Adesoji Ojugbele of Google Android may have nailed it when asked about how to measure people’s attention span these days by using Instagram as an example: How long does it take you to post a photo on Instagram? The photo app is a good example, because as more people get used to its quick functionalities, the more people will not have patience for everything else that takes longer. The word “longer” here has come to mean longer than, say, 10 seconds; that could be an eternity for some people. Instagram is quick enough that anything else will be slow.
NEW YORK--The first meetup of Smartwatch was held last April 27 at Turn to Tech, a new coding school in the Flatiron District. Ojugbele was was joined later John Ryu of Scout Ventures who pitched in for Bradley Harrison from the same VC firm. Other speakers, Paul Farkas and Ali Hussain, were not able to make it.
The challenge for smartwatches is, as everybody knows, is battery life. Ojugbele said the viability of smartwatches hinges a lot on “battery innovation.” If smartwatches can last for a week, it should be more marketable.
Ojugbele talked about how some Google functions can work for smartwatches like Google’s smartphone notifications. For example, you can easily get notification about your schedule from Google the search engine. Some wish lists could be how you can still get email notifications if you left your phone at home.
He said there’s no device that will make you give up a phone yet. We all spend a hundred times looking at our phones. A smartwatch may help us lessen the times we remove our phones from our pockets, but then again, it’s also likely you will look more at your smartwatch.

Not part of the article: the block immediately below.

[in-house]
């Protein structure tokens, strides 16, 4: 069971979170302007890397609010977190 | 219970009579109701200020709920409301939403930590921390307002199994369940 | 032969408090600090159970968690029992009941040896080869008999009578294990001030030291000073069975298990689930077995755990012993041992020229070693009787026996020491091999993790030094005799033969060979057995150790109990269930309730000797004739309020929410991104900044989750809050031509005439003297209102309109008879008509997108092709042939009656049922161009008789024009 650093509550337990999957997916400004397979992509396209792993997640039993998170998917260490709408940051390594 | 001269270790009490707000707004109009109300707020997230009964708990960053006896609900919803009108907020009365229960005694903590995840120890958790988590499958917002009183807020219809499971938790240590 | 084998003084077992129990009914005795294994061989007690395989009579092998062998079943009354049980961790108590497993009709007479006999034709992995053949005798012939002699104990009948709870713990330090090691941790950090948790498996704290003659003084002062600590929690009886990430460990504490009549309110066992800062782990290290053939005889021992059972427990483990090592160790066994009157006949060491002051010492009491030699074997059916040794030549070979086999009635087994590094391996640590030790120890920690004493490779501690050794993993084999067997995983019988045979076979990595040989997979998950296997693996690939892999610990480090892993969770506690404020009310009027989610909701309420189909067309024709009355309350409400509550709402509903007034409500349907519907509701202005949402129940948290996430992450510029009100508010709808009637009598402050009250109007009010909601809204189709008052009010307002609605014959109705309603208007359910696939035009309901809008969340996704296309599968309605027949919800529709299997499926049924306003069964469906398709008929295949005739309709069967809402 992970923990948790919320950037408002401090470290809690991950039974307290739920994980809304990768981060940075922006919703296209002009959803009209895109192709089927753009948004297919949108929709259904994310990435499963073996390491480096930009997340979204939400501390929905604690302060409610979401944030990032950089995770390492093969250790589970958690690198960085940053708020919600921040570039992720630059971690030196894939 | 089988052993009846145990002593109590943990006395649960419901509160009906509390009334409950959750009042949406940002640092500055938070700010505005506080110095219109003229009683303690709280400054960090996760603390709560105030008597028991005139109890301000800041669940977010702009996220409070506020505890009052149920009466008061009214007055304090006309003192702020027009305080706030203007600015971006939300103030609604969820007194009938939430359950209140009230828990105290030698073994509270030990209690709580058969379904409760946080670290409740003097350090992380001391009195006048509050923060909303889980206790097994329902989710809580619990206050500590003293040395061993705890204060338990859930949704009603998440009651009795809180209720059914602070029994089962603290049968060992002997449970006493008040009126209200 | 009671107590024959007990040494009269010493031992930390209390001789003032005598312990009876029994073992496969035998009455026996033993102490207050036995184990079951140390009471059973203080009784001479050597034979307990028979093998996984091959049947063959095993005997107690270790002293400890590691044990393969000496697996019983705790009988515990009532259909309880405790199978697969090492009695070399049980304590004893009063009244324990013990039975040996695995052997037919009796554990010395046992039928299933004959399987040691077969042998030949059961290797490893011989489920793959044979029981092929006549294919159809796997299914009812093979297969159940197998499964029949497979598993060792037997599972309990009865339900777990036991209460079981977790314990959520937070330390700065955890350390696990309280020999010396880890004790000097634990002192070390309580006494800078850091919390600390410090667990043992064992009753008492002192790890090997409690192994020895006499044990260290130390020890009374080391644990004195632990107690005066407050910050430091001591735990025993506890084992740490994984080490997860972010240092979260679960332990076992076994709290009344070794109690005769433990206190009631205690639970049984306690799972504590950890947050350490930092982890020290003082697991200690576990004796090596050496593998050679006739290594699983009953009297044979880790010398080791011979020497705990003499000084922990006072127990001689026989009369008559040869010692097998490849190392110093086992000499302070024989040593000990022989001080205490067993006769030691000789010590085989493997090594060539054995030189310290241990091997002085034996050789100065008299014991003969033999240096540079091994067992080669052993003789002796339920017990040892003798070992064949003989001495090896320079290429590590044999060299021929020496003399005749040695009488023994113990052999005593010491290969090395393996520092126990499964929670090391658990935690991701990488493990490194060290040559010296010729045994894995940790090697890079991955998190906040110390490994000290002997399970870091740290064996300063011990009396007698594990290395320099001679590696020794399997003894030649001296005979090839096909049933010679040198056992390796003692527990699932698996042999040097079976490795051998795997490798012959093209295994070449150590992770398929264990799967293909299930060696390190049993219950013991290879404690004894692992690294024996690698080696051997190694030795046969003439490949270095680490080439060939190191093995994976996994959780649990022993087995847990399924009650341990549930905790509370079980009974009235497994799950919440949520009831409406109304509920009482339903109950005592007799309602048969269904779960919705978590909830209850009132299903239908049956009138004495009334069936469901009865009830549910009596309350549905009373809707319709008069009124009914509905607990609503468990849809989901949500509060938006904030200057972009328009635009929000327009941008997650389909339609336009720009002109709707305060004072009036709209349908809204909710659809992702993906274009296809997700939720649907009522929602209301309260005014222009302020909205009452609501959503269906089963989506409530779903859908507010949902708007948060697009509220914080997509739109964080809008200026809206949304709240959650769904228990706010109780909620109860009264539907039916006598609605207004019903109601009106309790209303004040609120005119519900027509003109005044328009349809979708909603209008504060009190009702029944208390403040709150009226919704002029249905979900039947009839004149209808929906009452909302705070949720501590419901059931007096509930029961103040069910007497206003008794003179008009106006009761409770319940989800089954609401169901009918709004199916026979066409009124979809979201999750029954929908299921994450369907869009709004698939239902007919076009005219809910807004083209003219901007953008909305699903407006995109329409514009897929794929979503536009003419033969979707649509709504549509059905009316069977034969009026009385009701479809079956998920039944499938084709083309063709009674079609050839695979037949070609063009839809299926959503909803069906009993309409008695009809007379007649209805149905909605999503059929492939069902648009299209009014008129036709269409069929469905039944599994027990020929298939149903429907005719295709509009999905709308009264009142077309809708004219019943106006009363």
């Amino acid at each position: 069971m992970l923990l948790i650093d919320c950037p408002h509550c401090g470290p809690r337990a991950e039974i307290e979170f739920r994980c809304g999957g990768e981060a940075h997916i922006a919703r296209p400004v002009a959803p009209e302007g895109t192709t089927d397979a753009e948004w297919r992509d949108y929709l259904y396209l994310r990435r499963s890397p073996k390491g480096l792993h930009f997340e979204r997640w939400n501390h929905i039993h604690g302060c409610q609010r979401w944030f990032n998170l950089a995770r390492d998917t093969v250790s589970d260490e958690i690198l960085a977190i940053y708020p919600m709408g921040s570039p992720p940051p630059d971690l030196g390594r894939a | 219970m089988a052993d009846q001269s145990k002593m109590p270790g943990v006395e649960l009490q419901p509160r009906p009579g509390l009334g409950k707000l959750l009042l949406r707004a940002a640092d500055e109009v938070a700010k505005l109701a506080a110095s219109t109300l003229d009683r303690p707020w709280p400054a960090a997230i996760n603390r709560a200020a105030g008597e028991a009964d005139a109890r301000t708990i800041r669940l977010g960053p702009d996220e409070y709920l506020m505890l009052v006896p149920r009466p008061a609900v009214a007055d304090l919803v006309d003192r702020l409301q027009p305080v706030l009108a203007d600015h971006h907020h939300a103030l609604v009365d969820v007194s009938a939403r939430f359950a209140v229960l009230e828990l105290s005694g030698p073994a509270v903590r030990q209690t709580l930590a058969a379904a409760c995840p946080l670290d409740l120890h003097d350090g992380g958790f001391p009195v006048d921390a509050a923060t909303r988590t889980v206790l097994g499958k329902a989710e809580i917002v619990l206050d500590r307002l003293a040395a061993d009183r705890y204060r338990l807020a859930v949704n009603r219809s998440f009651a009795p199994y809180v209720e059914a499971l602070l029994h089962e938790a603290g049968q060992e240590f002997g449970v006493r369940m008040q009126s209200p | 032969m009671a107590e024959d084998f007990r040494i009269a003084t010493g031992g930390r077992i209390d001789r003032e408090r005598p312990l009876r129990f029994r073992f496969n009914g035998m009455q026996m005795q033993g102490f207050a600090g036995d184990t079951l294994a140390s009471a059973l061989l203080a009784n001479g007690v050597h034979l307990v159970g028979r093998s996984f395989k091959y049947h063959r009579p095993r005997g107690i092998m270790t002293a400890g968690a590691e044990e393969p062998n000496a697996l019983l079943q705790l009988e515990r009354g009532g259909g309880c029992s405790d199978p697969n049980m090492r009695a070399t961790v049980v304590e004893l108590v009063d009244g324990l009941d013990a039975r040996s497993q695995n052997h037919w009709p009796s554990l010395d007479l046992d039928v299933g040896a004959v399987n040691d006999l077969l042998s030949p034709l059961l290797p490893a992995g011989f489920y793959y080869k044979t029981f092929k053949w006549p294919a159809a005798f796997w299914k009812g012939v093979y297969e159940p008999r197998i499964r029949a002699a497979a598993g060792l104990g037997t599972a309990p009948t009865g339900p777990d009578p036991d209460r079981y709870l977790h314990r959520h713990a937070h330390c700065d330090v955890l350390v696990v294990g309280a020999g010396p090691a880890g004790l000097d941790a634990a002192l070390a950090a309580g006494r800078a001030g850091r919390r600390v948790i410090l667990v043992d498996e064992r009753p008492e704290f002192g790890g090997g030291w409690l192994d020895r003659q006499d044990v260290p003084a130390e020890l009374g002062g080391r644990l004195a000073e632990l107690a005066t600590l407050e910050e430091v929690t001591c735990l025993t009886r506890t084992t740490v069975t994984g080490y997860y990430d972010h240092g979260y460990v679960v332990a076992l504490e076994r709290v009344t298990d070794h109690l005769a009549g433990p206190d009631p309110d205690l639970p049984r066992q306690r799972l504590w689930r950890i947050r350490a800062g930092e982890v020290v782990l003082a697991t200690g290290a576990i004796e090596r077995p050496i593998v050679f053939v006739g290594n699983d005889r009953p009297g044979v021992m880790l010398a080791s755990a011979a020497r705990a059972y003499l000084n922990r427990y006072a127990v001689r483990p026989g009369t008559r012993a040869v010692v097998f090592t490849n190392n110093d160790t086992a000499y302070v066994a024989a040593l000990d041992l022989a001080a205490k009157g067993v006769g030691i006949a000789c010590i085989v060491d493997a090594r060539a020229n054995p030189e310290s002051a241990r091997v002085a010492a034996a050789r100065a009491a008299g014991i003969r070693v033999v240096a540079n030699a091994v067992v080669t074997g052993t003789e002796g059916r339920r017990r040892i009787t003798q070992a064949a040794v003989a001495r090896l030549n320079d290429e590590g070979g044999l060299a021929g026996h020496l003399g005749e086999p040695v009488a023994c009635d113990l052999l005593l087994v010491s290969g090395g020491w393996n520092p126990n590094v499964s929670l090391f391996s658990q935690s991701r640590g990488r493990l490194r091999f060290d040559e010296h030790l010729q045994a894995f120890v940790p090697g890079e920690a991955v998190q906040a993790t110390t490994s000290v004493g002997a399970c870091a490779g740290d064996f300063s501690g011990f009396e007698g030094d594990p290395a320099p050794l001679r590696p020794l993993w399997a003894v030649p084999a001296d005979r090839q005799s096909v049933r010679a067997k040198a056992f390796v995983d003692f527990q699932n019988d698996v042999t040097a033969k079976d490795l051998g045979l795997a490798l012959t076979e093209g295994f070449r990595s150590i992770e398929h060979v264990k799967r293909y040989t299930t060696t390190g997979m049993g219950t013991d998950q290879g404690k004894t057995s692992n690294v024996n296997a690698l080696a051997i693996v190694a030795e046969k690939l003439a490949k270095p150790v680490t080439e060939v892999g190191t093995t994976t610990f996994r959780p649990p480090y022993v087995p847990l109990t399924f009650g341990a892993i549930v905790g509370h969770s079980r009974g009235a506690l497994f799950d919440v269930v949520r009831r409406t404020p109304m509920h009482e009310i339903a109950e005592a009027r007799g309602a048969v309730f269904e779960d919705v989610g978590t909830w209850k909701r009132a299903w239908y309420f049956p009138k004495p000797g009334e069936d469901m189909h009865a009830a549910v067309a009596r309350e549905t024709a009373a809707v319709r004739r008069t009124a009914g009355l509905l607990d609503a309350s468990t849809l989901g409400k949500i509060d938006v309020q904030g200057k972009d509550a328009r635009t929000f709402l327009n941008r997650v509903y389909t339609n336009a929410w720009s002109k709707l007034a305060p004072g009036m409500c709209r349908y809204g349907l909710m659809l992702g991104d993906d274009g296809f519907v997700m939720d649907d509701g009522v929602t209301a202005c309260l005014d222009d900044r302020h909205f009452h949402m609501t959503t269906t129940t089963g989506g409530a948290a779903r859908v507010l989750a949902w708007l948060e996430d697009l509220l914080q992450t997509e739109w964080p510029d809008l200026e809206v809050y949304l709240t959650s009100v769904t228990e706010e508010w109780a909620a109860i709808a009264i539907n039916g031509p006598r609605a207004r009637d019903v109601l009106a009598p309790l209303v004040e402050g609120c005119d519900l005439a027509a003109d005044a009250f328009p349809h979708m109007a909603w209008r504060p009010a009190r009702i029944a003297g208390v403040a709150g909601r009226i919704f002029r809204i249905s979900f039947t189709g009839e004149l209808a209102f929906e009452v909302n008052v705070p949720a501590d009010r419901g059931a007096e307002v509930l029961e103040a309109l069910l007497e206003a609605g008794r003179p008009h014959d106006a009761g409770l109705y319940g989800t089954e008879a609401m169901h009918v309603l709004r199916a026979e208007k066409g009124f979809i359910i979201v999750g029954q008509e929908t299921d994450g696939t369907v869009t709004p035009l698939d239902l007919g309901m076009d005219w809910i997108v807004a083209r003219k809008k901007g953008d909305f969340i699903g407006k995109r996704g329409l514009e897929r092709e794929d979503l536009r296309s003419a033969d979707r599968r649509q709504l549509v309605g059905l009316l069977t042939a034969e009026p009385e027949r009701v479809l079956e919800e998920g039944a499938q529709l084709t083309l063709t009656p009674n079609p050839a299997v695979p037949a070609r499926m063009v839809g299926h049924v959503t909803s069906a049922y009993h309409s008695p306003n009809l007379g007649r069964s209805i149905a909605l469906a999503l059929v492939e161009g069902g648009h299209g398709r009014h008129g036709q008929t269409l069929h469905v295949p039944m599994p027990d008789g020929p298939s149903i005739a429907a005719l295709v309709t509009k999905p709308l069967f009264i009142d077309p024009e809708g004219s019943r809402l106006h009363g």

In two years, Ojugbele sees about 50 apps in the market. By then, it will change the way we use our phones. But there will be a constant pairing of the two devices.
In creating apps for smartwatches, it’s all the same for any device. Ojugbele says it’s important to figure out a problem and how to solve it. He believes there will be very creative ideas for the smartwatches. Some are thinking location-based solutions, beacons if you will. Others are focused on gestures like how a watch can light up when you raise your hand.
But smartwatches have to hit a homerun to hit critical mass.
Going back to Instagram, Ojugbele said our attention span will dictate our ideas about wearables. There will be a lot of wearable variations like the ring by Ringly. You don’t have to have all of them, of course, but it’s a given other devices will follow and manufacture wearables as they see fit.
Question is, what if they tanked? Ojugbele said it will be because of a lack of ecosystem and the prohibitive cost to these devices.
On the flipside, how would they succeed? “It will have an excellent battery life that will last me five days as well as increased dependency on this device,” he said.